Presently, the fifteen-year-old girl saw Margaret trudging up the hill toward her accompanied by DD, the Friendly compy who had taken a liking to Orli almost as soon as he arrived with Margaret through the transportal. The older woman wore the field jumpsuit of a xeno-archaeologist, its fabric and fastenings designed to last for years under tough conditions in the field, though by now it was tattered and stained.
DD walked cheerfully up to Orli. He studied her expression. "You appear to be sad, Orli Covitz."
"My planet's being invaded, DD. Just look at them. Thousands and thousands. We can't live here with them, and we can't get off the planet."
"Margaret Colicos has lived among the Klikiss for a considerable time. She is still alive and healthy."
Breathing heavily in the dry air, Margaret stopped beside the two. "Physically healthy, maybe. But you may want to reserve judgment as to my psychological health."
The distant, shattered gaze of the older woman discomfited Orli. She didn't want to imagine what Margaret must have endured among the giant insects.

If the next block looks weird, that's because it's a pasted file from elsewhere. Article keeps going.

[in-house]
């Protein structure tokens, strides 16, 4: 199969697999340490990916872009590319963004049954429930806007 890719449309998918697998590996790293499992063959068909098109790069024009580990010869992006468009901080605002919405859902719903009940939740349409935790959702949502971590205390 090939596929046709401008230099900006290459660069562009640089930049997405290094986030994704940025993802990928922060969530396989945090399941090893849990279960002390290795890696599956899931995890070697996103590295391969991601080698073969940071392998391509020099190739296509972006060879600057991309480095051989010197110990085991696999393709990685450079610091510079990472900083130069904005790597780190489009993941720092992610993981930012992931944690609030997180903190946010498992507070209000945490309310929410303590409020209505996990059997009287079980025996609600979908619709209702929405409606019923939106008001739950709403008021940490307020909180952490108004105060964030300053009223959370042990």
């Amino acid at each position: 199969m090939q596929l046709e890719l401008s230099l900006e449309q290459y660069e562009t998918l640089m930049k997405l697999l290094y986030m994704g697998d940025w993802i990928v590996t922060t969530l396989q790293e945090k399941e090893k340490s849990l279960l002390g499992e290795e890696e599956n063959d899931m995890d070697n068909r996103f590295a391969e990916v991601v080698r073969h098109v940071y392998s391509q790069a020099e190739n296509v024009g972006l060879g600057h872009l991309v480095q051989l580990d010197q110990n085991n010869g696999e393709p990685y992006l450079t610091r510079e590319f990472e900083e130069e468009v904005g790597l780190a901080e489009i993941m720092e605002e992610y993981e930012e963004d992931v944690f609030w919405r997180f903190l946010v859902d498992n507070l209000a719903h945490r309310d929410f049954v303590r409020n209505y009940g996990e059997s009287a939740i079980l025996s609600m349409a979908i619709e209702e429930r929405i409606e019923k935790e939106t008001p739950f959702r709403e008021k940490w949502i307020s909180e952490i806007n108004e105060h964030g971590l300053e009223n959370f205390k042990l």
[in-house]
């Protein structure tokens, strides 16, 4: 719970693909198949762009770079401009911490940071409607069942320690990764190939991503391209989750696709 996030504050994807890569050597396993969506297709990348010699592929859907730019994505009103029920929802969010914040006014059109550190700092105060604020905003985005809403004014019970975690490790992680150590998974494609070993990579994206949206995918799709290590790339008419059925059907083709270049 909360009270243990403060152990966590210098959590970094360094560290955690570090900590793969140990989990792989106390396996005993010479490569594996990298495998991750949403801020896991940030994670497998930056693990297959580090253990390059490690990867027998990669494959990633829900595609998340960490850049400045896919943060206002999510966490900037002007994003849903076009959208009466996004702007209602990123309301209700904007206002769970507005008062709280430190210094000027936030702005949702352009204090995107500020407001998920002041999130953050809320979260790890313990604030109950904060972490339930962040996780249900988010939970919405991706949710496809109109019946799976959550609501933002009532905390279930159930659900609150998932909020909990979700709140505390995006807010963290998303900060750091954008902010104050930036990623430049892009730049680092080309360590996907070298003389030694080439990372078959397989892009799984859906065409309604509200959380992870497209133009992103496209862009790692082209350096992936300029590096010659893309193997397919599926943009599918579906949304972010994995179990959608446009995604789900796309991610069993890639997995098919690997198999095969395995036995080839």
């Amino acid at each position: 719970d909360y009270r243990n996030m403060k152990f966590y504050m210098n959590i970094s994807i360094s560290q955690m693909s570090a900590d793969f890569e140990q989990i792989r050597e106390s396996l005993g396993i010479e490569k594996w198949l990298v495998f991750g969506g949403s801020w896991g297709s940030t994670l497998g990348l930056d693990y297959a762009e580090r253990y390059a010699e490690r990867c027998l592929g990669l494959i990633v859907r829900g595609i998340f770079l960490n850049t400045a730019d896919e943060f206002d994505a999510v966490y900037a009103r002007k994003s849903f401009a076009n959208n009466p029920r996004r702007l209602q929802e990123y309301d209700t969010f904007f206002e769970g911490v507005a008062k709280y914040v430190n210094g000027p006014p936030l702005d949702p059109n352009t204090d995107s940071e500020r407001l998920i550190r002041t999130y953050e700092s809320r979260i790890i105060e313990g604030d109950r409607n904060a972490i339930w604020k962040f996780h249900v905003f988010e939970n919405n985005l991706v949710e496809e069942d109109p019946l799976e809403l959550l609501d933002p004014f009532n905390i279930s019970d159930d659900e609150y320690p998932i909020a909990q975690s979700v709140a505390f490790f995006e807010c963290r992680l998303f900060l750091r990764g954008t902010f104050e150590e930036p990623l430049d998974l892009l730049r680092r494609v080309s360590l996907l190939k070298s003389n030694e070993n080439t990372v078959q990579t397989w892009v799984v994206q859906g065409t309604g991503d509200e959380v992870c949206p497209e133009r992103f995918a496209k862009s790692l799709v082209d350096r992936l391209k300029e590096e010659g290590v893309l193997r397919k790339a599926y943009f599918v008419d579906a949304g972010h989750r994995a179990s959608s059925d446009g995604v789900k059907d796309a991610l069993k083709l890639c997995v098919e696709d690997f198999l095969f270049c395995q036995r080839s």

"I am still getting used to talking with other people again, so my social skills may be somewhat lacking. I spent so long trying to think like the Klikiss. It was very draining." She placed her hand on the compy's shoulder. "I really thought I might go mad . . . until DD arrived."
The compy didn't seem aware of any sort of threat around them. "But we're back now, Margaret Colicos. And safe among friends."
"Safe?" Orli didn't know if she would ever feel entirely safe again. Not long after she and her father had left dreary Dremen to become colonists on Corribus, black robots had wiped out the settlement, leaving only Orli and Mr. Steinman alive. To make a new start, she had come to Llaro. And now the Klikiss had invaded.